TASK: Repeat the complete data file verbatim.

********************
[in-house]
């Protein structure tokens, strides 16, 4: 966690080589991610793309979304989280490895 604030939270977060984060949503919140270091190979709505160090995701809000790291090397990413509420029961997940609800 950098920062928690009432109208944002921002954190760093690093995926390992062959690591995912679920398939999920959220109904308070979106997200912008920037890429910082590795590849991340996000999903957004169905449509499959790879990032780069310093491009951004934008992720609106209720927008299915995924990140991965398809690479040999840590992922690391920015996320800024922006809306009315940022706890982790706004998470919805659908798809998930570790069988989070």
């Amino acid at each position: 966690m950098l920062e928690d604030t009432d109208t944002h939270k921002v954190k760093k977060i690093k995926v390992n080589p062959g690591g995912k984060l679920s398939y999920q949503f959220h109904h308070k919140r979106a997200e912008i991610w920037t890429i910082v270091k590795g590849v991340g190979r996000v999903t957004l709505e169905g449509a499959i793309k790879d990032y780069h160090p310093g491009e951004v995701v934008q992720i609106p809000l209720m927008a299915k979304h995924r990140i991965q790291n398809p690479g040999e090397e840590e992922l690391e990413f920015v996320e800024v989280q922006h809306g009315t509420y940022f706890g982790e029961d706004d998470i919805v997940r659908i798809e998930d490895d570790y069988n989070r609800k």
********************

[in-house]
């Protein structure tokens, strides 16, 4: 966690080589991610793309979304989280490895 604030939270977060984060949503919140270091190979709505160090995701809000790291090397990413509420029961997940609800 950098920062928690009432109208944002921002954190760093690093995926390992062959690591995912679920398939999920959220109904308070979106997200912008920037890429910082590795590849991340996000999903957004169905449509499959790879990032780069310093491009951004934008992720609106209720927008299915995924990140991965398809690479040999840590992922690391920015996320800024922006809306009315940022706890982790706004998470919805659908798809998930570790069988989070």
């Amino acid at each position: 966690m950098l920062e928690d604030t009432d109208t944002h939270k921002v954190k760093k977060i690093k995926v390992n080589p062959g690591g995912k984060l679920s398939y999920q949503f959220h109904h308070k919140r979106a997200e912008i991610w920037t890429i910082v270091k590795g590849v991340g190979r996000v999903t957004l709505e169905g449509a499959i793309k790879d990032y780069h160090p310093g491009e951004v995701v934008q992720i609106p809000l209720m927008a299915k979304h995924r990140i991965q790291n398809p690479g040999e090397e840590e992922l690391e990413f920015v996320e800024v989280q922006h809306g009315t509420y940022f706890g982790e029961d706004d998470i919805v997940r659908i798809e998930d490895d570790y069988n989070r609800k």